The fighting commenced again at noon and continued unabated until 3 o’clock when a flag of truce from the enemy appeared stating that the 9th Michigan had surrendered early in the day and demanding the unconditional surrender by the remainder of the forces. It is said that a threat was also made that if Colonel Lester did not surrender, General Crittenden and Colonel Duffield, who were taken out of the beds by the enemy at the outset [italics original], would be immediately shot. Colonel Lester rode into town under protection of the flag of truce and ascertained that he had to encounter a force of about 4,000 and that he could rely only on his little handful of men to sustain himself. His ammunition, too, had nearly given out and the battery had only 65 rounds of case and solid shot while the infantry had but a few rounds of cartridges left. He returned and after consultation with Captain Hewett and his own officers, it was determined to surrender which was done about 5 p.m.
Colonel Lester had been deceived by Forrest; the cavalry numbered roughly 1,400 troopers and while Lester was in town, Forrest had the men parade in such a manner that it appeared that he had far more troops than he actually did. Forrest’s threat to shoot the captured officers was pure bunkum and a typical Forrest scare tactic, similar to his earlier threat to Parkhurst that he would put the whole command to the sword. Armed with the deception and believing Forrest’s threats, Lester brought back the news to his officers and in a secret ballot, they voted to keep fighting. But Lester would have none of it; he insisted that they surrender and after another ballot, Lester received the vote he wanted. Later that evening, Forrest had dinner at the Maney mansion with the senior captured Federal officers and presumably Lester then learned how he had been deceived. One of Lester’s men later wrote that in Lester, “the boys were deceived; he was a noble-appearing man, a first-rate drillmaster, great for show, but the pluck wasn’t there.”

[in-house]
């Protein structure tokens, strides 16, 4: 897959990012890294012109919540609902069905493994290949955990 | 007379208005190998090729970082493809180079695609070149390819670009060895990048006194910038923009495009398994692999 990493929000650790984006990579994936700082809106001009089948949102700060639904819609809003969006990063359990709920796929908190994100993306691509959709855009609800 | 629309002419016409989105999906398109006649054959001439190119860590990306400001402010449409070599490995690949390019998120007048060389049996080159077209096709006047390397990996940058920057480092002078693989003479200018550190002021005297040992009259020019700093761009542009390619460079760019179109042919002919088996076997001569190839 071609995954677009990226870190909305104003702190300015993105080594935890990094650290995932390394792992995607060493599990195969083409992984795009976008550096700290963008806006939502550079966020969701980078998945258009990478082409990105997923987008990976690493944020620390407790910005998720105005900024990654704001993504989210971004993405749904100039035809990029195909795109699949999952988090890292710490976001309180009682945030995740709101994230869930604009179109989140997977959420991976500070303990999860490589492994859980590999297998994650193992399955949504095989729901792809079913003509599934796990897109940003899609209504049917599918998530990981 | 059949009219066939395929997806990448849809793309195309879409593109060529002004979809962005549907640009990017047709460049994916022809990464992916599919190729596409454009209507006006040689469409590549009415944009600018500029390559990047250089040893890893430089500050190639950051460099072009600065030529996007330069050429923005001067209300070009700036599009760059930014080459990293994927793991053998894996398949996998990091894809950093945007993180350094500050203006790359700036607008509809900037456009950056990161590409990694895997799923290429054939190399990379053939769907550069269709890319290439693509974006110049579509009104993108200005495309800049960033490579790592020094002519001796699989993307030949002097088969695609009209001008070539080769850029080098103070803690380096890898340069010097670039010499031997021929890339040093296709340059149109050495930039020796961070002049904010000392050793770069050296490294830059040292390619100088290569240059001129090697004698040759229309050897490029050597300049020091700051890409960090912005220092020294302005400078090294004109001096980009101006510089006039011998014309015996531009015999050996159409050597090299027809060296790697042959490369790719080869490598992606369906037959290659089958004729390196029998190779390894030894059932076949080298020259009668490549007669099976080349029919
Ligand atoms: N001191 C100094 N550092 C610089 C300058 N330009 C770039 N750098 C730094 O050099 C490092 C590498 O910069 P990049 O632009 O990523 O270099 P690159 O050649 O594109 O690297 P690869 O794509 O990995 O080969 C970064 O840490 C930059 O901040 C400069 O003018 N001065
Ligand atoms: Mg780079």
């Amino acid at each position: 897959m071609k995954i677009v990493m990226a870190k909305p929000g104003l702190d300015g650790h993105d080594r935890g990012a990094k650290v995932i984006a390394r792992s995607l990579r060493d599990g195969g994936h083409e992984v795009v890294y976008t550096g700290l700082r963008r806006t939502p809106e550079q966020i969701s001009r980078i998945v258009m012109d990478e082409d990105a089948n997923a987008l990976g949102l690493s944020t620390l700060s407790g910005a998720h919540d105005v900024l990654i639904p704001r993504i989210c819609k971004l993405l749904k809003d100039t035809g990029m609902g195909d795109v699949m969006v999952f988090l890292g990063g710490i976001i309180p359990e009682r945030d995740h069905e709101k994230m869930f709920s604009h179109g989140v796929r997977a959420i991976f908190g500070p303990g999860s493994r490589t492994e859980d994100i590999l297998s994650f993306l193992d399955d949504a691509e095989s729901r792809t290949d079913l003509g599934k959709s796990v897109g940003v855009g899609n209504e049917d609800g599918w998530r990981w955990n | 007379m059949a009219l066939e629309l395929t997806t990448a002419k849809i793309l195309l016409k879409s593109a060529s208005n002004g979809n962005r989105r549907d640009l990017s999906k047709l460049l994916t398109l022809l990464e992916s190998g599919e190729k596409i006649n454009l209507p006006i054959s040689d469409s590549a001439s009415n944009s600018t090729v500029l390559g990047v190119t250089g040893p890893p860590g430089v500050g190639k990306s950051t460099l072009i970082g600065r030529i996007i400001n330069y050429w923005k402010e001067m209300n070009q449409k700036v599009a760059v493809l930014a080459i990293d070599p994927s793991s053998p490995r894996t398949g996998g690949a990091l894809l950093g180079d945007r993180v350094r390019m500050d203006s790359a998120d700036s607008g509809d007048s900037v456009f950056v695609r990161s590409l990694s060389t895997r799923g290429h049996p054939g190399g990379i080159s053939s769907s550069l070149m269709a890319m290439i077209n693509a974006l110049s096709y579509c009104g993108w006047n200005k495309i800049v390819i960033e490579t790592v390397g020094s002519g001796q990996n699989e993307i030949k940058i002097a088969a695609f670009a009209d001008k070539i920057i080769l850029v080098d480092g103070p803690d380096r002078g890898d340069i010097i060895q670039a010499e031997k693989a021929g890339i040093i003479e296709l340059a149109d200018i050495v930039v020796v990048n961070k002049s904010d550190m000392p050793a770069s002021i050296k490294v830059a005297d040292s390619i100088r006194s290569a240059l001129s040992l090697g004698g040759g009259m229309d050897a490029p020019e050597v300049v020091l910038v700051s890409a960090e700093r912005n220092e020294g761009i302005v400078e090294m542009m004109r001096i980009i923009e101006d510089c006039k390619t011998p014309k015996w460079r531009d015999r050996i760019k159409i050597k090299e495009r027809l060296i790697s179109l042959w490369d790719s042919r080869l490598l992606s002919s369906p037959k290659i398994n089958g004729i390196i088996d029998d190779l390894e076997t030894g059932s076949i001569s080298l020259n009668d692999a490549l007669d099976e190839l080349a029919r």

History has not been kind to Colonel Lester who, along with the officers who voted to surrender, was dismissed from the service after Murfreesboro; the officers and soldiers of the 9th Michigan spared few words in condemning Lester, and Lester’s own men were hardly in a forgiving mood after his actions saddled them with the reputation as cowards and quitters. But the fact is that the two regiments were camped too far apart to provide mutual support and when Forrest’s men made their attack, they were able to leverage their advantage of numbers to isolate and defeat the two pockets of Federal resistance.
But it is clear that Federal command confusion also contributed to this defeat. General Thomas T. Crittenden was in command of the post of Murfreesboro, but he did not command the troops per se, and besides had only arrived on Friday evening July 11th. The 9th Michigan, 3rd Minnesota, and Hewett’s Battery formed the 23rd Brigade which was under the command of Colonel Duffield of the 9th. However, Colonel Duffield had been away for several weeks and did not arrive until late Saturday evening July 12th and had not yet formally resumed command of the brigade, which left Colonel Henry Lester of the 3rd Minnesota as nominal brigade commander.
Rumors persisted of jealousies and problems between Lester and Parkhurst and this is why their regiments were camped so far apart; General Crittenden noted a certain looseness in the discipline and control of the troops at Murfreesboro when he arrived to take command. Soldiers of the 3rd Minnesota blamed Lester’s actions during the battle on either love or whiskey or both; presumably the bachelor colonel had made a social visit to the Maney mansion the night before the attack and had returned to camp stone drunk, spending half the night barfing up his evening reverie. Darker rumors suggested that Lester had fallen in love with a local woman who drugged the unsuspecting colonel. The impact of being hung over or drugged on Lester’s subsequent battlefield performance is not hard to imagine.
Walter N. Trenerry. “Lester’s Surrender at Murfreesboro,” Minnesota History, Spring 1965, pgs. 191-197
“The Ninth Michigan Regiment: Full Account of the Affair at Murfreesboro,” Detroit Free Press (Michigan), August 2, 1862, pg. 1
“The Capture of Murfreesboro,” Detroit Free Press (Michigan), August 8, 1862, pg. 1
“The Confederate Victory at Murfreesboro,” Athens Post (Tennessee), July 25, 1862, pg. 2
“The Minnesota Third,” St. Cloud Democrat (Minnesota), July 31, 1862, pg. 2
“The Affair at Murfreesboro, Tenn.-Full Particulars,” Fox Lake Gazette (Wisconsin), July 23, 1862, pg. 3 (republished from Louisville Journal)